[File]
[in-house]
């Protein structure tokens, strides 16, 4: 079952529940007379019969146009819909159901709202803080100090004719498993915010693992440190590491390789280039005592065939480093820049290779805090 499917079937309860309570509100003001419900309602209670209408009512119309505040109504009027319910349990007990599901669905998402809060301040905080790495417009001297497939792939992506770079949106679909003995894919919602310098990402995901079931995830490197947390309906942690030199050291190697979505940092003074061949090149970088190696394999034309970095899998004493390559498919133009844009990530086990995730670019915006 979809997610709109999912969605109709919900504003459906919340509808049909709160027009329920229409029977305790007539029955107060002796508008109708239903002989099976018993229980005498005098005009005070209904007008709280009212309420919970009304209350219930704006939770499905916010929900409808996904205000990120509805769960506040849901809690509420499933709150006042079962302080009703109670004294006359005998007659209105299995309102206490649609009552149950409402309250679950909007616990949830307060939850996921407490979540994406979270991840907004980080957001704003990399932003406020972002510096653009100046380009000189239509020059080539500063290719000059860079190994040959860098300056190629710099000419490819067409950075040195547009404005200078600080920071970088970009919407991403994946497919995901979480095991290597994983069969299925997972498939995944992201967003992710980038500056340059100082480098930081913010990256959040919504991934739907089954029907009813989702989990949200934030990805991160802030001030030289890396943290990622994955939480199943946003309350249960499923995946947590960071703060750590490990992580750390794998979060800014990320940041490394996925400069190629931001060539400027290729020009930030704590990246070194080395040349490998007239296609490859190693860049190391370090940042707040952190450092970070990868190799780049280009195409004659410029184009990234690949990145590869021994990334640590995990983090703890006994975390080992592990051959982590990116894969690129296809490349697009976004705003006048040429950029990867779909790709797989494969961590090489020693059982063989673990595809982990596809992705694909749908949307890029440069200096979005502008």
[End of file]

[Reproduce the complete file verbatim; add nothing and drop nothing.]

[in-house]
């Protein structure tokens, strides 16, 4: 079952529940007379019969146009819909159901709202803080100090004719498993915010693992440190590491390789280039005592065939480093820049290779805090 499917079937309860309570509100003001419900309602209670209408009512119309505040109504009027319910349990007990599901669905998402809060301040905080790495417009001297497939792939992506770079949106679909003995894919919602310098990402995901079931995830490197947390309906942690030199050291190697979505940092003074061949090149970088190696394999034309970095899998004493390559498919133009844009990530086990995730670019915006 979809997610709109999912969605109709919900504003459906919340509808049909709160027009329920229409029977305790007539029955107060002796508008109708239903002989099976018993229980005498005098005009005070209904007008709280009212309420919970009304209350219930704006939770499905916010929900409808996904205000990120509805769960506040849901809690509420499933709150006042079962302080009703109670004294006359005998007659209105299995309102206490649609009552149950409402309250679950909007616990949830307060939850996921407490979540994406979270991840907004980080957001704003990399932003406020972002510096653009100046380009000189239509020059080539500063290719000059860079190994040959860098300056190629710099000419490819067409950075040195547009404005200078600080920071970088970009919407991403994946497919995901979480095991290597994983069969299925997972498939995944992201967003992710980038500056340059100082480098930081913010990256959040919504991934739907089954029907009813989702989990949200934030990805991160802030001030030289890396943290990622994955939480199943946003309350249960499923995946947590960071703060750590490990992580750390794998979060800014990320940041490394996925400069190629931001060539400027290729020009930030704590990246070194080395040349490998007239296609490859190693860049190391370090940042707040952190450092970070990868190799780049280009195409004659410029184009990234690949990145590869021994990334640590995990983090703890006994975390080992592990051959982590990116894969690129296809490349697009976004705003006048040429950029990867779909790709797989494969961590090489020693059982063989673990595809982990596809992705694909749908949307890029440069200096979005502008």